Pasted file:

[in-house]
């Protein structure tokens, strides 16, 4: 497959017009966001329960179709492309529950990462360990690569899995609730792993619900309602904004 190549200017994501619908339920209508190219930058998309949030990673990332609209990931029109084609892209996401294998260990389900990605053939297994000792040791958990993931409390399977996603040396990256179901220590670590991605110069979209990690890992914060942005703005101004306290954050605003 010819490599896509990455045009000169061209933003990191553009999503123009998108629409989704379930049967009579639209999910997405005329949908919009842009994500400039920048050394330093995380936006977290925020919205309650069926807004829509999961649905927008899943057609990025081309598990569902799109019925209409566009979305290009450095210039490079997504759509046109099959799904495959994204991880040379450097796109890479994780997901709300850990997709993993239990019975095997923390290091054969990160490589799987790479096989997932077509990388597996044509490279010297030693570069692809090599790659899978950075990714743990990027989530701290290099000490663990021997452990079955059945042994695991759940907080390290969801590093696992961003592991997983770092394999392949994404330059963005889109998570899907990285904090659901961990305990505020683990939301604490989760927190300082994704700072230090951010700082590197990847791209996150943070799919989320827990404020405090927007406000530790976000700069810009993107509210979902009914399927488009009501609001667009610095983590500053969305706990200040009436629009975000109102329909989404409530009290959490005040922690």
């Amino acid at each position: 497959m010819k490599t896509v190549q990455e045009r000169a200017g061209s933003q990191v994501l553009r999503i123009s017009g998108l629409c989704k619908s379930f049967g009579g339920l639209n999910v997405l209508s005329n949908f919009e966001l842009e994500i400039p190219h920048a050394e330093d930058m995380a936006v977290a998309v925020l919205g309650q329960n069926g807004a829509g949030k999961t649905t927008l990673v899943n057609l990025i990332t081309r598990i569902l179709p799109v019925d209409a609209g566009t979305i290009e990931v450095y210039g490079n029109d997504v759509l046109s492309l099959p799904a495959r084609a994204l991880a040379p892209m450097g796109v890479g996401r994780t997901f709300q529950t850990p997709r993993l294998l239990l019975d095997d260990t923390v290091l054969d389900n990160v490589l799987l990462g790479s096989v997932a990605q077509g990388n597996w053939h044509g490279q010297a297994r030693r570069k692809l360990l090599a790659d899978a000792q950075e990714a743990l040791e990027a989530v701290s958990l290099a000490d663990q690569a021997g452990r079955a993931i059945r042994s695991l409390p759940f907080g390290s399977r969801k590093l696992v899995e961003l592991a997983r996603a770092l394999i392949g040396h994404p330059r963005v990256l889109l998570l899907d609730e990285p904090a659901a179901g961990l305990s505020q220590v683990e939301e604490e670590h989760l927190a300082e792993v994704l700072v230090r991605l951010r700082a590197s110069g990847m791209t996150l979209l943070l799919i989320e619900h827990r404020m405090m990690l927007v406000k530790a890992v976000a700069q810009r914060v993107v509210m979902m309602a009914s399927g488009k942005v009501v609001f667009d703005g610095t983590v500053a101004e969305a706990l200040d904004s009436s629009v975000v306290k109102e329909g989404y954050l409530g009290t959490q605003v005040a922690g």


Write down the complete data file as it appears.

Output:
[in-house]
């Protein structure tokens, strides 16, 4: 497959017009966001329960179709492309529950990462360990690569899995609730792993619900309602904004 190549200017994501619908339920209508190219930058998309949030990673990332609209990931029109084609892209996401294998260990389900990605053939297994000792040791958990993931409390399977996603040396990256179901220590670590991605110069979209990690890992914060942005703005101004306290954050605003 010819490599896509990455045009000169061209933003990191553009999503123009998108629409989704379930049967009579639209999910997405005329949908919009842009994500400039920048050394330093995380936006977290925020919205309650069926807004829509999961649905927008899943057609990025081309598990569902799109019925209409566009979305290009450095210039490079997504759509046109099959799904495959994204991880040379450097796109890479994780997901709300850990997709993993239990019975095997923390290091054969990160490589799987790479096989997932077509990388597996044509490279010297030693570069692809090599790659899978950075990714743990990027989530701290290099000490663990021997452990079955059945042994695991759940907080390290969801590093696992961003592991997983770092394999392949994404330059963005889109998570899907990285904090659901961990305990505020683990939301604490989760927190300082994704700072230090951010700082590197990847791209996150943070799919989320827990404020405090927007406000530790976000700069810009993107509210979902009914399927488009009501609001667009610095983590500053969305706990200040009436629009975000109102329909989404409530009290959490005040922690």
């Amino acid at each position: 497959m010819k490599t896509v190549q990455e045009r000169a200017g061209s933003q990191v994501l553009r999503i123009s017009g998108l629409c989704k619908s379930f049967g009579g339920l639209n999910v997405l209508s005329n949908f919009e966001l842009e994500i400039p190219h920048a050394e330093d930058m995380a936006v977290a998309v925020l919205g309650q329960n069926g807004a829509g949030k999961t649905t927008l990673v899943n057609l990025i990332t081309r598990i569902l179709p799109v019925d209409a609209g566009t979305i290009e990931v450095y210039g490079n029109d997504v759509l046109s492309l099959p799904a495959r084609a994204l991880a040379p892209m450097g796109v890479g996401r994780t997901f709300q529950t850990p997709r993993l294998l239990l019975d095997d260990t923390v290091l054969d389900n990160v490589l799987l990462g790479s096989v997932a990605q077509g990388n597996w053939h044509g490279q010297a297994r030693r570069k692809l360990l090599a790659d899978a000792q950075e990714a743990l040791e990027a989530v701290s958990l290099a000490d663990q690569a021997g452990r079955a993931i059945r042994s695991l409390p759940f907080g390290s399977r969801k590093l696992v899995e961003l592991a997983r996603a770092l394999i392949g040396h994404p330059r963005v990256l889109l998570l899907d609730e990285p904090a659901a179901g961990l305990s505020q220590v683990e939301e604490e670590h989760l927190a300082e792993v994704l700072v230090r991605l951010r700082a590197s110069g990847m791209t996150l979209l943070l799919i989320e619900h827990r404020m405090m990690l927007v406000k530790a890992v976000a700069q810009r914060v993107v509210m979902m309602a009914s399927g488009k942005v009501v609001f667009d703005g610095t983590v500053a101004e969305a706990l200040d904004s009436s629009v975000v306290k109102e329909g989404y954050l409530g009290t959490q605003v005040a922690g």